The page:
A manager’s role in agile



Stage 1

Agile IQ® Level

Team Setup



Agile organisations typically have three areas of accountability to deliver products and services in an agile way:

  • Product Owner – optimising the work of the team for value.
  • Scrum Master – making Scrum effective.
  • Developers  – the people who are developing the product and doing the work.

Where does the manager fit in?

Role of the manager in agile

Change from managing people to managing the ecosystem of work

The manager’s role in an agile world is to make efficiency and productivity a reality.

To do this in the past, managers have typically “managed” individuals in vertical, functional silos (i.e., Development, Quality Assurance, Finance, etc.). In the agile enterprise,  though, management is horizontal:

  • Create and support cross-functional self-managing teams.
  • Align teams to value streams.
  • Remove functional silos. Build the “internal customer” concept. Use cross-functional teamwork to build understanding and reduce adversarial relationships. Focus on collaboration and consensus instead of compromise.
  • Work with Scrum Masters to identify and remove organisational impediments that slow the delivery of value.
  • Manage the system – decision-making, red tape, waste, bottlenecks – so that it is optimised for value. Stop managing individuals to optimise for efficiency and utilisation.
  • Don’t simply supervise – provide support and resources so that each staff member can do his or her best. Be a coach instead of a policeman.
  • Eliminate fear. Allow people to perform at their best by ensuring that they’re not afraid to express ideas or concerns. Let everyone know that the goal is to achieve high quality by doing more things right – and that you’re not interested in blaming people when mistakes happen.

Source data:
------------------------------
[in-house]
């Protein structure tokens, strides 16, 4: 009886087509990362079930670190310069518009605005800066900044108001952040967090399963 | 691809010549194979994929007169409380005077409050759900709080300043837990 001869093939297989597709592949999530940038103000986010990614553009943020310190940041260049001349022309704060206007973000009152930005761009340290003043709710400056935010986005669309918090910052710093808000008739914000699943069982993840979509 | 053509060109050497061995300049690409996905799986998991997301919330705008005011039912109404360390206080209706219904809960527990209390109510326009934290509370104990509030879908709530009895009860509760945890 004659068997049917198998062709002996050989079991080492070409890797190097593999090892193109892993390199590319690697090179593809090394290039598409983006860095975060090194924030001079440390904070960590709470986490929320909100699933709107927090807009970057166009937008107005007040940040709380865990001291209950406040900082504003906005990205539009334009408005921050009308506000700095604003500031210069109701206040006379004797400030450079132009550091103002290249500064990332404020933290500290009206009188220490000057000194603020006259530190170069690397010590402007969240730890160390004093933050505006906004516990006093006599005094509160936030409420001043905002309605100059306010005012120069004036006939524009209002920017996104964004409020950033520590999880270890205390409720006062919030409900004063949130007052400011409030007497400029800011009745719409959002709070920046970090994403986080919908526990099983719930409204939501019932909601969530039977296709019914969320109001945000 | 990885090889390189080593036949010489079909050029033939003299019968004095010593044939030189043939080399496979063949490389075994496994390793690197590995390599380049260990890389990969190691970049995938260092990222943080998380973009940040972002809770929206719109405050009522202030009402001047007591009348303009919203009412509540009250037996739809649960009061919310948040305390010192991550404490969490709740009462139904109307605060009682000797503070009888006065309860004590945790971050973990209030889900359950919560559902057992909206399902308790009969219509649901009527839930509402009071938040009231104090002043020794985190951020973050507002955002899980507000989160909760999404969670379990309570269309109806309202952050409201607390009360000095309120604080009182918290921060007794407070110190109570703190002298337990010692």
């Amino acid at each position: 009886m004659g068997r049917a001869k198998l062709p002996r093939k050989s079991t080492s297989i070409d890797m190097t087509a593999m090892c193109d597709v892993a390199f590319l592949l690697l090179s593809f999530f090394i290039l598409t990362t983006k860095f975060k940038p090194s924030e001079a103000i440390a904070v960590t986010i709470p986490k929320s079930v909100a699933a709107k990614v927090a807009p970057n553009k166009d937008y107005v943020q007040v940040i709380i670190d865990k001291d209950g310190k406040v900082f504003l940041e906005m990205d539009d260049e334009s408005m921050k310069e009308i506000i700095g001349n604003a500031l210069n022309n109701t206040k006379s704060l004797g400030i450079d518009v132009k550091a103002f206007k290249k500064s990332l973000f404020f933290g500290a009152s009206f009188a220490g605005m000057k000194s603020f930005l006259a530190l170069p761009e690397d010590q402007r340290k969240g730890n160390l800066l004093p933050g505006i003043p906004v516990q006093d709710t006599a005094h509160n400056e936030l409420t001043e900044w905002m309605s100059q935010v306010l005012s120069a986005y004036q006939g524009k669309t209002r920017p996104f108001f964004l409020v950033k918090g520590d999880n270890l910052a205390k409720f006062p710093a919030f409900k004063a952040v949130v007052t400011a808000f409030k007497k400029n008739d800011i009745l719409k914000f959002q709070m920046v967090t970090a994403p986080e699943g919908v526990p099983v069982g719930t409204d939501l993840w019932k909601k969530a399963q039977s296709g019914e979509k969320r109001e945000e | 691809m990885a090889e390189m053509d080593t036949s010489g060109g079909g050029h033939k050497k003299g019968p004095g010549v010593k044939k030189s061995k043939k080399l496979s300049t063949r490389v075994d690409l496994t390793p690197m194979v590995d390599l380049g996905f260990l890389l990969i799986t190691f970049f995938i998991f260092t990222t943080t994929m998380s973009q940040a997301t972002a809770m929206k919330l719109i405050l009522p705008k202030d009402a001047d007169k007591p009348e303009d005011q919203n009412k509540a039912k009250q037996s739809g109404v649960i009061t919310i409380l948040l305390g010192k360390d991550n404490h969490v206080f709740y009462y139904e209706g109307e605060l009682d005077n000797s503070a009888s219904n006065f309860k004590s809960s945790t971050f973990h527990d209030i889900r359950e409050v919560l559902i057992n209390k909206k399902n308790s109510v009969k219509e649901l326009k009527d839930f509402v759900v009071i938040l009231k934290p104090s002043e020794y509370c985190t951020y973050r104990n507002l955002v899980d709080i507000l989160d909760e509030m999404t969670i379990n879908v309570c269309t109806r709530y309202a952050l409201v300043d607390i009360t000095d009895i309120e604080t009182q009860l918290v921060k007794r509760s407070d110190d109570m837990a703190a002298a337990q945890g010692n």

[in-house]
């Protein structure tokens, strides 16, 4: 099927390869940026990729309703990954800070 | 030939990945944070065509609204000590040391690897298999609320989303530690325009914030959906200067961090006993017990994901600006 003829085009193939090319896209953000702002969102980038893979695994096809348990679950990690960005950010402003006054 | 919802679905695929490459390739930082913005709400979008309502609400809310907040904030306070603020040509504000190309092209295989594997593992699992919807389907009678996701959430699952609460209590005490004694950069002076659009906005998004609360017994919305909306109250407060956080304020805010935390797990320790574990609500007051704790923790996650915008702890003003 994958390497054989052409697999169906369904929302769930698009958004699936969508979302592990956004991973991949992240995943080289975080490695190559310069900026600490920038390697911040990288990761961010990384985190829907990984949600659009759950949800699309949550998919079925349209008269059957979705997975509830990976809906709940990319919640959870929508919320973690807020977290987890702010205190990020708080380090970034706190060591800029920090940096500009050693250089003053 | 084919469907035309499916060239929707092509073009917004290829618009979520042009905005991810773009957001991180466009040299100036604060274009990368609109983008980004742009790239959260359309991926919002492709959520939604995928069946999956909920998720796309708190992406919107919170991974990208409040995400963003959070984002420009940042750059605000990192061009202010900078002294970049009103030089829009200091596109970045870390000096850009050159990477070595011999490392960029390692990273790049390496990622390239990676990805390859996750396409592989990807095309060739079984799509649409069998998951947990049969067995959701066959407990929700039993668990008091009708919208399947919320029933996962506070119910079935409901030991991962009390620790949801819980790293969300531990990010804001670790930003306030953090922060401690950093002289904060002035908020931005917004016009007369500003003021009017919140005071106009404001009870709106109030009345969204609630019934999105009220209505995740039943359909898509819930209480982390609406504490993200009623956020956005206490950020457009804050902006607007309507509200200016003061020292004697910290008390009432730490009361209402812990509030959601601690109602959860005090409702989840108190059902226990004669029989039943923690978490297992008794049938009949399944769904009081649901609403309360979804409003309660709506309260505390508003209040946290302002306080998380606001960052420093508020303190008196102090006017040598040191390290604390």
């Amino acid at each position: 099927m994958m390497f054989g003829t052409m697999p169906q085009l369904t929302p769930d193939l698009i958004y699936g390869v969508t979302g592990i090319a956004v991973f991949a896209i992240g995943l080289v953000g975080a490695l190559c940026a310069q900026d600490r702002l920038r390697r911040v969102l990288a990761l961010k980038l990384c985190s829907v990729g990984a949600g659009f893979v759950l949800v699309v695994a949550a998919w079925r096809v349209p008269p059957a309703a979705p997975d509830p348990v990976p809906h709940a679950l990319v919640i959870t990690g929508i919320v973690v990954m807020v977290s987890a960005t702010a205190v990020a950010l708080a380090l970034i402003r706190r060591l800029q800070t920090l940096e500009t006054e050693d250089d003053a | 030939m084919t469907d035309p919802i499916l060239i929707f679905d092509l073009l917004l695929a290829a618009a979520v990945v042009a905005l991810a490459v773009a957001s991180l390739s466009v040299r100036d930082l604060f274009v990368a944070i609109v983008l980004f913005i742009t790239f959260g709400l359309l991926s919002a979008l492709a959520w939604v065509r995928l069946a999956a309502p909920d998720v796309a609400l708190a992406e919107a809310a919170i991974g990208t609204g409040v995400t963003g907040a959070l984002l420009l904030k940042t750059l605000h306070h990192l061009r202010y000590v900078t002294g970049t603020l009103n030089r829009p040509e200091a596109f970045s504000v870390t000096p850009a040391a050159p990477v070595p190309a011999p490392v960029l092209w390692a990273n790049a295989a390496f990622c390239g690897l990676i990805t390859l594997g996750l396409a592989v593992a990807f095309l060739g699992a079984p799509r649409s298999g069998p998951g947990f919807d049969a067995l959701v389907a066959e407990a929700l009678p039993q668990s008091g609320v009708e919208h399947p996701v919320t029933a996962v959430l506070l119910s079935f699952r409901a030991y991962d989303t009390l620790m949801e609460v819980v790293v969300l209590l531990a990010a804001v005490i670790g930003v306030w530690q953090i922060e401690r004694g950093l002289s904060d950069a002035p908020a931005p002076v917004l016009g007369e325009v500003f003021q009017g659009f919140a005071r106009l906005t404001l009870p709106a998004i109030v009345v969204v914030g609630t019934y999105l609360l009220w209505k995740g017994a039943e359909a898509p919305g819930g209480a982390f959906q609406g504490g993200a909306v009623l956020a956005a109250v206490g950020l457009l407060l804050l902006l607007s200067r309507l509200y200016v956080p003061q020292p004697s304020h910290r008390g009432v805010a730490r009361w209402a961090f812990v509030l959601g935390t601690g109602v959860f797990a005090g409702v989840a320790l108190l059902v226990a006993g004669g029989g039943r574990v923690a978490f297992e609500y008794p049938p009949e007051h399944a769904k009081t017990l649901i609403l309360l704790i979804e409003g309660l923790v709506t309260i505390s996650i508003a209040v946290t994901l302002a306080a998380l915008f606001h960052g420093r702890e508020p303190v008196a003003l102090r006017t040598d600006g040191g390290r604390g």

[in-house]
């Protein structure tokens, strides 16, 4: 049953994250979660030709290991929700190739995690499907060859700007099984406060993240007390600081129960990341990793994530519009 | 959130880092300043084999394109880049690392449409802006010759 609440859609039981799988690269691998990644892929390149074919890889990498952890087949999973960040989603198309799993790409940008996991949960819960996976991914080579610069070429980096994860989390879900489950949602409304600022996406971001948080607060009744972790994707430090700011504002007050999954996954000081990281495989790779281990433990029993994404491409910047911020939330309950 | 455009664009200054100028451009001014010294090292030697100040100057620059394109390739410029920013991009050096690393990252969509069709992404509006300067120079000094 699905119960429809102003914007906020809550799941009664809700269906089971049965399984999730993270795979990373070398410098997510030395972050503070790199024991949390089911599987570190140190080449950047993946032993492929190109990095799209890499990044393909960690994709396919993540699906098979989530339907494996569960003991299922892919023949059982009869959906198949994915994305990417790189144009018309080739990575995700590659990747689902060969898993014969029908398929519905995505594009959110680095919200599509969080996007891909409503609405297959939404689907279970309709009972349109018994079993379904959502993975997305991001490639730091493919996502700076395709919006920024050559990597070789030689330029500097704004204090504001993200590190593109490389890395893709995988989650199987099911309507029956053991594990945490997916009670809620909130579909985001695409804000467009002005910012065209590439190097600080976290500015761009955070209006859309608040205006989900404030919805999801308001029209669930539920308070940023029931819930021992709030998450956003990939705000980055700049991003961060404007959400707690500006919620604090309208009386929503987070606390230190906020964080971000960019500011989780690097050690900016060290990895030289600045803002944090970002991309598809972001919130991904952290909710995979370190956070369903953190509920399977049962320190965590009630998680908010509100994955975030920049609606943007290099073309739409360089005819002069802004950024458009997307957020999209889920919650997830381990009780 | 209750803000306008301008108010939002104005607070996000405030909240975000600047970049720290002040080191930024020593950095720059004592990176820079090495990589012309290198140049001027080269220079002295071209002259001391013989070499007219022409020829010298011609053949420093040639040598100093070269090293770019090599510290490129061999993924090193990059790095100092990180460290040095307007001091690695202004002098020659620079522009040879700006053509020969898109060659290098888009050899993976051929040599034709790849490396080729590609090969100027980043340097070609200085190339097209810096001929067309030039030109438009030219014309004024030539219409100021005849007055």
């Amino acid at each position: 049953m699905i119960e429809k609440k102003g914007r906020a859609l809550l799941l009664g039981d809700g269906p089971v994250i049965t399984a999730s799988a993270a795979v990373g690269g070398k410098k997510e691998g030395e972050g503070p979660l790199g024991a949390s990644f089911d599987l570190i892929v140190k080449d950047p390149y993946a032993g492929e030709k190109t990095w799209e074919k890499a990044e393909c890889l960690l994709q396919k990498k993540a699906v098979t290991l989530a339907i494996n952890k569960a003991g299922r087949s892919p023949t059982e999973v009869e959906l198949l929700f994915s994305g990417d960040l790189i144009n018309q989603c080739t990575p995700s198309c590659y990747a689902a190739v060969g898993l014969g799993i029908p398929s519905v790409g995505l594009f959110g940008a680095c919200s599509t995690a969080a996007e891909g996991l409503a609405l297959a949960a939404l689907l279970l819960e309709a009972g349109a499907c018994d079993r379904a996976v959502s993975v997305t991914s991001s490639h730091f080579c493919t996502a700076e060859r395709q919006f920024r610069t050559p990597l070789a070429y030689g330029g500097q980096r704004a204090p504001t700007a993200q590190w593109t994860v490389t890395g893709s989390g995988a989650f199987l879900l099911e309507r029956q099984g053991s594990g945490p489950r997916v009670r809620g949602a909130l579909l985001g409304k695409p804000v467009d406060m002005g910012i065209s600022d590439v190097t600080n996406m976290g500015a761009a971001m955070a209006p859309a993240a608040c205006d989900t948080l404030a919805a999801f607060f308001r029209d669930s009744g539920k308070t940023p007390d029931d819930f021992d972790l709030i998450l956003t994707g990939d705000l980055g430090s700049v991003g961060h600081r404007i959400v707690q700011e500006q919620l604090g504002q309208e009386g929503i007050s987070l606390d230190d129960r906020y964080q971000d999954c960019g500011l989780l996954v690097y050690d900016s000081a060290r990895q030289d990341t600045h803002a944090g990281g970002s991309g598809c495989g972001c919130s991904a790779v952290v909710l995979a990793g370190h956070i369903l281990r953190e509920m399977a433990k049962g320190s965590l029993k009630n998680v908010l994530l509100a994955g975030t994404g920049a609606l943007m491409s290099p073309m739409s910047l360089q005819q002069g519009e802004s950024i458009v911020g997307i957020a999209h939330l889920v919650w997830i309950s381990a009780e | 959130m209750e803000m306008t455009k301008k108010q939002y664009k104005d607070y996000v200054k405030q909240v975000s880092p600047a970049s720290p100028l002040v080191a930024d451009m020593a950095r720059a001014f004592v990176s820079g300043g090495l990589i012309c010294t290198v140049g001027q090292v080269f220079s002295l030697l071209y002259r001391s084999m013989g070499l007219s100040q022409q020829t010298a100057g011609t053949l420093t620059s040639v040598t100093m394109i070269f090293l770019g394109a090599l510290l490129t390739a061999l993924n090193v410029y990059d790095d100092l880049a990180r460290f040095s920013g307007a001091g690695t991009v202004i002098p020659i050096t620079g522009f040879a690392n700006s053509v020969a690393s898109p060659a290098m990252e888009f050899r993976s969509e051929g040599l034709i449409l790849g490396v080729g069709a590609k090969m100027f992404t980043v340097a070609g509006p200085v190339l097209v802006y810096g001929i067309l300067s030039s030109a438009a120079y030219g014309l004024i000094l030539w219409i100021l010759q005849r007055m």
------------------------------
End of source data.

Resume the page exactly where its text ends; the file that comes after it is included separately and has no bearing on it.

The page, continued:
• Eliminate management by objectives. Look at how the process is carried out, not just numerical targets. Targets only encourage high output and low quality. Measure the process rather than the people behind the process.

What’s the vision for agile?

Set a strong vision and mission of why agility is important for the organisation. Agile can reap significant benefits:

  • Lower costs.
  • Faster delivery.
  • Faster to pivot to change.
  • Higher quality.
  • Greater throughput.

Make it clear that these “transformation” outcomes are everyone’s job. Improve your overall organisation by having each person take a step toward these benefits.

Be clear that agile’s benefits mean changing the way people work

All of these things are easy to achieve, but it requires people to change the way they work. If you’re not explicit about the change that’s required, if people just tweak the way they work and don’t really change, you won’t get agile’s benefits. If you don’t participate yourself, then the people you lead won’t change their behaviour.

Establish guardrails

All agile frameworks have specific rules that make it effective. When only parts are enacted, agile isn’t as effective. A manager’s job is to set expectations that for agile to work teams must work within its rules.


  • Set firm expectations for results
  • Clear all roadblocks
  • Give your teams everything they need to achieve them.
  • Hold them accountable to their commitments but ensure they’re committing to things that are committable (predicting the future delivery date of a fixed scope and cost project is not one of them.)
  • Embrace self-organisation and empower your team to make decisions they are capable of making, and this changes as they grow.
  • Protect self-organisation and turn your head away when the team asks for direction on something they can easily decide.
  • Do nothing that strips your teams of empowerment.

Learn More


Managers can easily achieve 15-20% more productivity when they encourage teams to be self organising.

Agile Values

Managers should look beyond just the symbols of agility and work to change people's mindsets - the way they think about work

Continuous learning culture

Managers should give people room to improve and to be active in learning.


Working in a cadence of rapid, short work cycles, is key to receiving fast feedback to learn, innovate, and pivot to change.


Cheney, G., Christensen, L. T., Zorn, T. E., Ganesh, G. (2011). Organizational communication in an age of globalization: Issues, reflections, practices (2nd ed., pp. 215251). Long Grove, ILWaveland Press.

Delarue, A., Van Hootegem, G., Procter, S., Burridge, M. (2008). Teamworking and organizational performance: A review of survey-based research. International Journal of Management Reviews, 10, 127148.

Deming, W. E. (2001) Out of the Crisis, p23-24.

Maytom, B. (2018) Whare is the manager role in Scrum?

Piper, R. (2019) What’s a manager’s role on a Scrum Team?

Sutherland, J. and Schwaber, K. (2020) The Scrum Guide. The Definitive Guide to Scrum: The Rules of the Game.

Van der Hoek, M., Groeneveld, S., Kuipers, B. (2016) Goal Setting in Teams: Goal Clarity and Team Performance in the Public Sector.


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